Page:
Passion and innocence mingle in the girl’s imagination – excitement for a life that is dreamed rather than actually experienced – but her dreams were shattered by a brutal reality. Penny Sharman had a baby when she was a teenager. She was sent away from home to Camberley to live with a couple and then to Yateley to a mother and baby home. These traumatic events affected her whole life and left indelible marks. She now lives in North West England with her husband, Keith Lander, her ‘wonderful wizard’, to whom she dedicated Fair Ground.

These events resonate in her poetry and are transposed in a surreal dimension. In this way, the poet finds her place again in the natural world of birds, foxes and spiders and in the landscape of the Lake District. From the margins to which she was relegated, she finds her voice again, which is stronger than ever, and positions herself at the centre through the healing process of her writing. Nevertheless, this progress is not very easy or straightforward, and hopes and dreams alternate with recurring nightmares and fears:

In my dream state I keep my monkey in a violin case.
Every daybreak I unclip the clasp and let the inquisitor out.
She greets me with a pale face, jumps onto my hand
with a chitter-chatter and pisses over my skin.

(‘White-faced capuchin’)

The poem suggests that the figure of the monkey-inquisitor is interiorised, and it reiterates the detrimental and judgemental attitudes the protagonist underwent in her past life. Bad memories cannot be completely erased but can be exorcised through revisitation in order to understand them and maybe transform their negativity into a more positive outcome. In some poems, repetitions in the form of anaphora reflect the recurrence of haunting memories, as in ‘Coleridge Cottage’ or in ‘You may have seen me’:

You may have seen me moving fast,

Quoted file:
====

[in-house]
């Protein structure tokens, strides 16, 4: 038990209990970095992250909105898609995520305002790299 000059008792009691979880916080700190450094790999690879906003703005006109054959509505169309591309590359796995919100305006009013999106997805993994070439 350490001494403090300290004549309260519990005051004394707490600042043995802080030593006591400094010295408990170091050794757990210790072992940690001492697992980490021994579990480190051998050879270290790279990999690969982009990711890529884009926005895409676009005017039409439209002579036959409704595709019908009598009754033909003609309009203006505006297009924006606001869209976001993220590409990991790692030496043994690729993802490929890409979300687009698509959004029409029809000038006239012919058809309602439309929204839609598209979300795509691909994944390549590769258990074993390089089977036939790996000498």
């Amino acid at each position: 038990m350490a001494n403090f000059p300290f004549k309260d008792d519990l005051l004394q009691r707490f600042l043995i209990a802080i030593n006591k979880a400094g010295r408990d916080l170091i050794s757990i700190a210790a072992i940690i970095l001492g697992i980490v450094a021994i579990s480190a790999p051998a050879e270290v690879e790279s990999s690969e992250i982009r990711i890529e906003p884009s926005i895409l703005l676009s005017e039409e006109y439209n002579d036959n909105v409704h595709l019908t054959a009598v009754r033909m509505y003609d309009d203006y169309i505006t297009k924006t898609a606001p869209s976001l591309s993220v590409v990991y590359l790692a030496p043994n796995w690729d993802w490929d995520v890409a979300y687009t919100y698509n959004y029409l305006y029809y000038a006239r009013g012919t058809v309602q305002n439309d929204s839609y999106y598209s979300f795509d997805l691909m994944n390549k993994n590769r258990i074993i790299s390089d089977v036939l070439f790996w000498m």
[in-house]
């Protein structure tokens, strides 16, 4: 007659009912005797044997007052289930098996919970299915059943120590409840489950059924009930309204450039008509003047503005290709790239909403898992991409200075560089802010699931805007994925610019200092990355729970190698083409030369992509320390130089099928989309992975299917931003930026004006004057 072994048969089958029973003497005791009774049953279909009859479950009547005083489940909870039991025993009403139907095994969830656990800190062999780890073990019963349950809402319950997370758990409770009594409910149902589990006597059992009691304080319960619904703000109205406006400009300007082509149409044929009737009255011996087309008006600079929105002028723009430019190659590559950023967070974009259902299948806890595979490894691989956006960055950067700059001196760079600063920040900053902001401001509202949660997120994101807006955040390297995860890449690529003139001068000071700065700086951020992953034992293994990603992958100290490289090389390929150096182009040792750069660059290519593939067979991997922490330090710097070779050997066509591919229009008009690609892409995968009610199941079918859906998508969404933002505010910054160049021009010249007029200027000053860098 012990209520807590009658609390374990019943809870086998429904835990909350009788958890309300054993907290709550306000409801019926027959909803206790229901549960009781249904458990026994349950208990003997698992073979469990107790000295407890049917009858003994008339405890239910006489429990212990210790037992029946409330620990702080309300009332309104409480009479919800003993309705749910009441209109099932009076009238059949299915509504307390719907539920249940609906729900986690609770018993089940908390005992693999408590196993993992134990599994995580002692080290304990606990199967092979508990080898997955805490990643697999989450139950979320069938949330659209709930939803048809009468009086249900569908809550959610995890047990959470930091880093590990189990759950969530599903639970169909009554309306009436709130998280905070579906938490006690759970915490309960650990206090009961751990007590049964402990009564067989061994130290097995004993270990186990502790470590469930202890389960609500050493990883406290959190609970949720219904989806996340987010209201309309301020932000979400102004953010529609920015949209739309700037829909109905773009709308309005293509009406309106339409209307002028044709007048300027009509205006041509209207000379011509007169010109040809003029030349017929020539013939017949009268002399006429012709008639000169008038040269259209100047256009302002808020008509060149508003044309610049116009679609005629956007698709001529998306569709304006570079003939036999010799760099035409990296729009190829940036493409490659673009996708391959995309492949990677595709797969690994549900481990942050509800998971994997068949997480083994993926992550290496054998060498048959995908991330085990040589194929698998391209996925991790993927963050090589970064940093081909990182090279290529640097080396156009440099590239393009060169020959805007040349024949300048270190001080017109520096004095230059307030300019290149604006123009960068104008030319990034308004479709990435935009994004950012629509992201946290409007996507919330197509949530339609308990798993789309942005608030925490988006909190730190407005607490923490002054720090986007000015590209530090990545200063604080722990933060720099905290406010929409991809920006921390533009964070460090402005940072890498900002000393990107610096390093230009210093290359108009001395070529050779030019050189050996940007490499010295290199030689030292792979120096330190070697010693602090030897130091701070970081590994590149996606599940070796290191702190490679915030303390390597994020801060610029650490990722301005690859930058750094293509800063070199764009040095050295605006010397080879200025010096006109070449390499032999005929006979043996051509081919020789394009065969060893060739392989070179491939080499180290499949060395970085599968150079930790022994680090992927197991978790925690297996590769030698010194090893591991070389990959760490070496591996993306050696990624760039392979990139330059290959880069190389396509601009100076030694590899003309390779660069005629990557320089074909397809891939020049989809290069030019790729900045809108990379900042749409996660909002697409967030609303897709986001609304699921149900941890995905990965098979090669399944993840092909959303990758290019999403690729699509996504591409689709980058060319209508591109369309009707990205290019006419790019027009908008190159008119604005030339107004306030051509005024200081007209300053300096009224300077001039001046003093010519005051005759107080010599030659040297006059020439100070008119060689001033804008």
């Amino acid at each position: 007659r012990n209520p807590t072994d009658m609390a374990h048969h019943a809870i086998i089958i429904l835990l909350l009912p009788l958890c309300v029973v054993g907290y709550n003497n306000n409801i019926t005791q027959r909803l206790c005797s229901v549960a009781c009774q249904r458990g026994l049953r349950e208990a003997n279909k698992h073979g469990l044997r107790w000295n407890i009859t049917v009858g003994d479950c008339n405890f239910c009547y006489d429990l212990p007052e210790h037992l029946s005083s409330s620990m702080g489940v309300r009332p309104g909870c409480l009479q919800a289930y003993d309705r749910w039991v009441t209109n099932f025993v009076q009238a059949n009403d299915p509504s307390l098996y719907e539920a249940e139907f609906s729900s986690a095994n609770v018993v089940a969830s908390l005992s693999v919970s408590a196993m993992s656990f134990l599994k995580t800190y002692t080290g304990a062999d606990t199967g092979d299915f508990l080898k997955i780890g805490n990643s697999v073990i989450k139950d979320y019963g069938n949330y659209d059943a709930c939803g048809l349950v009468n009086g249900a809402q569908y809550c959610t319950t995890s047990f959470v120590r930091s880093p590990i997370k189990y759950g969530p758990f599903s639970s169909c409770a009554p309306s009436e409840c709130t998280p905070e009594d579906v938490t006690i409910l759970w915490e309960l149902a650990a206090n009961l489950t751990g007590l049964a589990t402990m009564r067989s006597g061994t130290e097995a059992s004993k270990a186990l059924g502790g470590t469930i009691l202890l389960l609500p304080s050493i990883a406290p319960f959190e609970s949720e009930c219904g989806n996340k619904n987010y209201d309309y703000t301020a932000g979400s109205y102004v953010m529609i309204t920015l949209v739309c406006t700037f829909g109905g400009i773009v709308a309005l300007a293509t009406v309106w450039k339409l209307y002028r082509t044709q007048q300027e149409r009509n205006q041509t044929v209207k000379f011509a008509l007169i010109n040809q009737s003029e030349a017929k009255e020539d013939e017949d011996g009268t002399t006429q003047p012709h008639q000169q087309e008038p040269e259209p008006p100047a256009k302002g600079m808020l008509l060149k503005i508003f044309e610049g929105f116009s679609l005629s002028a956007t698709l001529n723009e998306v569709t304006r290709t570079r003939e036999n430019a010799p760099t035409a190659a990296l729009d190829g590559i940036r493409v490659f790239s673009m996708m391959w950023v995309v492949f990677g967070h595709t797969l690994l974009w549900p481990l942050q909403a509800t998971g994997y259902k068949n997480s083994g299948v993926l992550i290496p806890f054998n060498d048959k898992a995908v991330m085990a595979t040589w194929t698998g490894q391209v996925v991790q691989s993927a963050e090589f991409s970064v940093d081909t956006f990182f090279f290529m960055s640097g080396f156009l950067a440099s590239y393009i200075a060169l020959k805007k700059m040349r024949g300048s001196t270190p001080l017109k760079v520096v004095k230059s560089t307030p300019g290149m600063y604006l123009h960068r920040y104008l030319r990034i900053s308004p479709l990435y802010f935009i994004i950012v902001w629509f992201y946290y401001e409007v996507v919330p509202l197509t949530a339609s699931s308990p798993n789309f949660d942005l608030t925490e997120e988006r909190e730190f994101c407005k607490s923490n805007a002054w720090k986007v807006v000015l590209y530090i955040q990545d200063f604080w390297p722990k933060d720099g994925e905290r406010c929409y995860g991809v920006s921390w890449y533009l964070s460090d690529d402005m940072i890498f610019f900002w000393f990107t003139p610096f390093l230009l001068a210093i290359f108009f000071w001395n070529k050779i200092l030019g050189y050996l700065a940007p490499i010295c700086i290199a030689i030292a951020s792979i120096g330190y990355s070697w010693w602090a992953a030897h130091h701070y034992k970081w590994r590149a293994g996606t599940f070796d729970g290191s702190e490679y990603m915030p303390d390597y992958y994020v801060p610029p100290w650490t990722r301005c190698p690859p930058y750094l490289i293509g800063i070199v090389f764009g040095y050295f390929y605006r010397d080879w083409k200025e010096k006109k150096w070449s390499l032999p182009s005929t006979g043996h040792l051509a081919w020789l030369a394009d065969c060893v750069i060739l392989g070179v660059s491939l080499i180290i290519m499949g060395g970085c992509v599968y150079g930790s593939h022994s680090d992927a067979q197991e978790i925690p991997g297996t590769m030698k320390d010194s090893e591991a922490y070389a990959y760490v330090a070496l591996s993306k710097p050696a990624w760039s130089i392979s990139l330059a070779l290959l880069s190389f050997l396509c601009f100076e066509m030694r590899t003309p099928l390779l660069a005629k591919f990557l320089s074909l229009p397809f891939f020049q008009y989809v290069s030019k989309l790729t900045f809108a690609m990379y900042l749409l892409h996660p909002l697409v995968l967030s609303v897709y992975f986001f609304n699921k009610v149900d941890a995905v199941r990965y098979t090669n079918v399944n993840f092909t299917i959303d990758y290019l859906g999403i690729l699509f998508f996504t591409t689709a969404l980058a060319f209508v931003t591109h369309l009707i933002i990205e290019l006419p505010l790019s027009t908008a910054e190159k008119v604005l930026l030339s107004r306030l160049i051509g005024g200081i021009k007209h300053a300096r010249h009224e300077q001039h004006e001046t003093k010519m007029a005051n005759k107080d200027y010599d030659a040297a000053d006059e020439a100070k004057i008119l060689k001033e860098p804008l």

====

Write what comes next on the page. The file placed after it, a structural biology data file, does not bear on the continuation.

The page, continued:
like galloping clouds above the rocks.
You may have wondered at my freedom,
my big eyes that look into yours.

You may have seen me once,
you might see me again.
When I stand still on the headland
all I see is big water and unreachable land.

(‘You may have seen me’)

The rhetorical device is skilfully used to express the tension between longing for freedom and the hope of reaching a stable but ultimately unattainable definite conclusion to her wandering and dreams. In a similar way, the poem ‘Flamenco’ is particularly effective in merging form and content. The short, broken lines communicate the essence of the rhythm of the music:

Flamenco

is vibration
rapture finger articulation
rolling rolling
around

Flamenco is love song
beating a rosewood floor
heel howl heel howl
tradition is voice
it’s from the blood

It is a vibrant piece in which sounds and imageries work in unison to convey the musicality of the poem, which brilliantly evokes the dance. The repetitions and the double space between some of the words reflect the movements and tapping of the dancers.

The poems at the end of the collection emphasise the importance of writing and relationships in the poet’s life. ‘Calligraphy’ connects writing to the landscape in an act of survival:

a mark across white paper

a statement of living

a pattern on a whiteout

survival in the landscape

The double line space between the lines emphasises the crucial quality of the statements as well as their isolation, which is something that makes writing unique and central in the poet’s progression. The final poem, ‘Cutting rice’, is an outstretched hand to the unknown listener or reader, an act of profound empathy:

Let me stroke your hair, calm your thin-moon of stone,
your rock strangers that run through a corridor of minds.
Here’s a lemon’s balm to smooth out your wrinkles.

We cannot help but accept these generous verses that evoke past sorrowful memories in a surreal dimension that is sometimes sad but at other times joyful. They aim to heal and to provide hope for a rebirth that is uncertain but constantly pursued. The poems evolve in enthralling imageries and interesting forms in which repetitions reiterate traumas but also open up to new possibilities and renewed confidence in human relations.

Carla Scarano D’Antonio lives in Surrey with her family. She obtained her Master of Arts in Creative Writing at Lancaster University and has published her creative work in various magazines and reviews. Alongside Keith Lander, Carla won the first prize of the Dryden Translation Competition 2016 for their translations of Eugenio Montale’s poems. She is currently working on a PhD on Margaret Atwood’s work at the University of Reading. Her most recent publication is the chapbook, Negotiating Caponata (Dempsey and Windle, 2020). http://carlascarano.blogspot.com/ http://www.carlascaranod.co.uk/

*****

Mary Rose Boehm’s The Rain Girl reviewed by Rowena Somerville